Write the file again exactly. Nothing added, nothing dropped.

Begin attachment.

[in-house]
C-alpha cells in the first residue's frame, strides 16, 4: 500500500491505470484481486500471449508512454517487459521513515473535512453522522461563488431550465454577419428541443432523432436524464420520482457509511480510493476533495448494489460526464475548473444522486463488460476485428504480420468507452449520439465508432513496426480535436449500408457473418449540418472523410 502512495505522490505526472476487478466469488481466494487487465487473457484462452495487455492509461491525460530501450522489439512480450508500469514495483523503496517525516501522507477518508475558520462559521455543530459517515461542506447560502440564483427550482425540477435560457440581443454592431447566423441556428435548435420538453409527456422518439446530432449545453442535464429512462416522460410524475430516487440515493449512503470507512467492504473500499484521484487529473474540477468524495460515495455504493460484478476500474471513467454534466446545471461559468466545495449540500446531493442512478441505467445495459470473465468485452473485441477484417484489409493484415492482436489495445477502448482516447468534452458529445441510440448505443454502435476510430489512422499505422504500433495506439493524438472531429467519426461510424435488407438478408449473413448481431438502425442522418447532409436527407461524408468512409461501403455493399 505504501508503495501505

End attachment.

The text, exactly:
[in-house]
C-alpha cells in the first residue's frame, strides 16, 4: 500500500491505470484481486500471449508512454517487459521513515473535512453522522461563488431550465454577419428541443432523432436524464420520482457509511480510493476533495448494489460526464475548473444522486463488460476485428504480420468507452449520439465508432513496426480535436449500408457473418449540418472523410 502512495505522490505526472476487478466469488481466494487487465487473457484462452495487455492509461491525460530501450522489439512480450508500469514495483523503496517525516501522507477518508475558520462559521455543530459517515461542506447560502440564483427550482425540477435560457440581443454592431447566423441556428435548435420538453409527456422518439446530432449545453442535464429512462416522460410524475430516487440515493449512503470507512467492504473500499484521484487529473474540477468524495460515495455504493460484478476500474471513467454534466446545471461559468466545495449540500446531493442512478441505467445495459470473465468485452473485441477484417484489409493484415492482436489495445477502448482516447468534452458529445441510440448505443454502435476510430489512422499505422504500433495506439493524438472531429467519426461510424435488407438478408449473413448481431438502425442522418447532409436527407461524408468512409461501403455493399 505504501508503495501505